Cordray praises Ohio SC ruling

By Keith Loria | Dec 28, 2010

COLUMBUS, Ohio (Legal Newsline) - Ohio Attorney General Richard Cordray expressed pleasure on Wednesday over unanimous Ohio Supreme Court decision that will enable the state to reallocate nearly $260 million from tobacco programs to other state programs.

Thanks to the ruling, the state can use the money that was originally earmarked for tobacco programs for Medicaid programs and other health and child assistance programs.

"In response to the worst economy since the Great Depression, the general assembly redirected some $260 million from anti-smoking programs to crucial economic and medical assistance programs," Cordray said. "After two years of tumultuous litigation, we can finally get this money out to assist struggling Ohioans."

The state of Ohio was one of 46 states that signed the Tobacco Master Settlement Agreement in 1998. It has an estimated worth of $246 billion.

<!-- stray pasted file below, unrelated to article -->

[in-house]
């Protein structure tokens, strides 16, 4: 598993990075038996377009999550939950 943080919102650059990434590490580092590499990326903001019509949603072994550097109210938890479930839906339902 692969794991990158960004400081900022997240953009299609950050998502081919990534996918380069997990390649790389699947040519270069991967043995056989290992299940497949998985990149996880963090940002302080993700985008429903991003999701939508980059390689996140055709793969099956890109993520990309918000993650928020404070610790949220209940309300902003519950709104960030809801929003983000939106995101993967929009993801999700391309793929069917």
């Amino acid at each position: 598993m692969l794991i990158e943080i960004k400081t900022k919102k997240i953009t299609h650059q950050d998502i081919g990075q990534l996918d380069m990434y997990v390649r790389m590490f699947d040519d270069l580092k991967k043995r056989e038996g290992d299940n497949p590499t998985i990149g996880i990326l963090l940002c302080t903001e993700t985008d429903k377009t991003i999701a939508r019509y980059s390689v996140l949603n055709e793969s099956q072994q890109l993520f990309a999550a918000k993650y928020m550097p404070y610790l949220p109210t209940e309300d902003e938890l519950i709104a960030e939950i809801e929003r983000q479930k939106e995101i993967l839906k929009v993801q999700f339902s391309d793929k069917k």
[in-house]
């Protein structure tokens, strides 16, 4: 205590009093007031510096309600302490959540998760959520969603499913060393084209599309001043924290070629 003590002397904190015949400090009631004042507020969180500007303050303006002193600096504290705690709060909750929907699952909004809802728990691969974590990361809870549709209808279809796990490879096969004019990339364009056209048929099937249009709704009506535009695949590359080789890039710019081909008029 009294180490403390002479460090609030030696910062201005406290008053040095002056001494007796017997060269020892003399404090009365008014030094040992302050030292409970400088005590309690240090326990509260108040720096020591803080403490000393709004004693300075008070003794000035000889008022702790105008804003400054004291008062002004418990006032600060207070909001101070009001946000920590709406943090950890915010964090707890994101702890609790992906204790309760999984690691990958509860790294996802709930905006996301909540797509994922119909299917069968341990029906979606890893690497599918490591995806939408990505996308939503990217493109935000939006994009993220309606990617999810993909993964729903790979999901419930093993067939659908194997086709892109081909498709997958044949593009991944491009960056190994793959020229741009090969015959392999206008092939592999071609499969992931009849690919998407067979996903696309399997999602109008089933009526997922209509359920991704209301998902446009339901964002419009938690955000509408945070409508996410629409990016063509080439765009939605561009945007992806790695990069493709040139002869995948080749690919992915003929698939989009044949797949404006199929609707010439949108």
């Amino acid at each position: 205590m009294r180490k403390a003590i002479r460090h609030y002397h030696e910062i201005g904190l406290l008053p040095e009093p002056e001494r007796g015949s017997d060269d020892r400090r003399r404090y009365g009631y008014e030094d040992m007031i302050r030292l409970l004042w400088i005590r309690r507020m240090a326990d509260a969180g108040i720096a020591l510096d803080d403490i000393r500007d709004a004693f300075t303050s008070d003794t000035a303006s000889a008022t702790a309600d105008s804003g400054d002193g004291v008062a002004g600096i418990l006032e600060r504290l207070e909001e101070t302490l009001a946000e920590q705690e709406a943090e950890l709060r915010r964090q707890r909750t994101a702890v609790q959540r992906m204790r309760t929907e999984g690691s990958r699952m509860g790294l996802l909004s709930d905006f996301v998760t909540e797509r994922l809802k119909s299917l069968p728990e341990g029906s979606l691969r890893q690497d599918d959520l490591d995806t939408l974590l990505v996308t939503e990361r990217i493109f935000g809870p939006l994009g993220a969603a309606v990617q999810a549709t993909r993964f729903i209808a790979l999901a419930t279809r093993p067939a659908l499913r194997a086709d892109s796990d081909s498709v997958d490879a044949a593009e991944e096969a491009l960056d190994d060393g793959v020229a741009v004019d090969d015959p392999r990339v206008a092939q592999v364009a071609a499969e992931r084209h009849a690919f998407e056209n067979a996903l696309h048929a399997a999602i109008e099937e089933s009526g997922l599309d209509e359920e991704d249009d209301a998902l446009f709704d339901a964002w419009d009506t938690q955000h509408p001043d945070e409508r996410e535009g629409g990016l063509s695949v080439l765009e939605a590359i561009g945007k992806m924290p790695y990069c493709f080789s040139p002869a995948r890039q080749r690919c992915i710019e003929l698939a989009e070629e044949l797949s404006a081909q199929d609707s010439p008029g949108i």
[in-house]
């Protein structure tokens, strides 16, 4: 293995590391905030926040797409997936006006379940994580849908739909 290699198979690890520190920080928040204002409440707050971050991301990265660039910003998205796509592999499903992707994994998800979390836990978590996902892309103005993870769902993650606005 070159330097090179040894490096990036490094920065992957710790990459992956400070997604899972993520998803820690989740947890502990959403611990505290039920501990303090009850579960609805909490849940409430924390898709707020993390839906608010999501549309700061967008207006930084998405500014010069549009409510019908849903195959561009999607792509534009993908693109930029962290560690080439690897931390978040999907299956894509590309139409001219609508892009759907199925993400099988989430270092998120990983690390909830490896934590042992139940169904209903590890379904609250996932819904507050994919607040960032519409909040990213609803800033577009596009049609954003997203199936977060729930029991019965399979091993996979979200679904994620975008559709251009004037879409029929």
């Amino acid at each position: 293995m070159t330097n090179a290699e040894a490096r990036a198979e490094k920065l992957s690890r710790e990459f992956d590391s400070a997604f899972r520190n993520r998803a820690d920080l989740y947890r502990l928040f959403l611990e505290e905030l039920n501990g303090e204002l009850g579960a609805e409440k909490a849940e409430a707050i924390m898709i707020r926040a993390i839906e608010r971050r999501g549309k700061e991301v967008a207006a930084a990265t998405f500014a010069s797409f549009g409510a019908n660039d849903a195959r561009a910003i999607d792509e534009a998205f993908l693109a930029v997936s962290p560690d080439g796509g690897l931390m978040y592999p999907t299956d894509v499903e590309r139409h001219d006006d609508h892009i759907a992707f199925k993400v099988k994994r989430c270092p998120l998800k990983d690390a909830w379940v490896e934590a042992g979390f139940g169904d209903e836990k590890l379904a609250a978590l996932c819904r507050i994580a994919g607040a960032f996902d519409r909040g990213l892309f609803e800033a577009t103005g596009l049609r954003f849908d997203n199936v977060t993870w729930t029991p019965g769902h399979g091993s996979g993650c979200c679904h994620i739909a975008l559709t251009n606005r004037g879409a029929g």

The money was allocated to things such as an anti-tobacco agency and research initiatives. Ten years later, the general assembly passed a bipartisan measure that dissolved the anti-tobacco agency and reallocated the fund, but reserved $40 million so that the Department of Health could continue its anti-tobacco programs.

The state was sued by two ex-smokers and an out-of-state corporation alleging that the anti-smoking money was in a protected trust, so the legislature shouldn't have had the authority to reallocate money for other uses.

Although a lower court stopped the State from touching the $260 million, the court of appeals sided with the state and the decision by the Ohio Supreme Court unanimously affirmed that decision.

Under terms of the court's ruling, the funds are, and always have been, the State's money. The court also ruled that no trust was created.

"The general assembly had the power to change the use of the settlement money," Justice Paul Pfeifer said, writing for the court, adding that, after evaluating Ohio's budget priorities.

"It is not for us to judge the wisdom of the general assembly but to determine whether the exercise of its power comports with or violates the Ohio Constitution."

The entire $260 million has been unfrozen and is now available to assist struggling Ohioans and their communities in accordance with the general assembly's legal directives.

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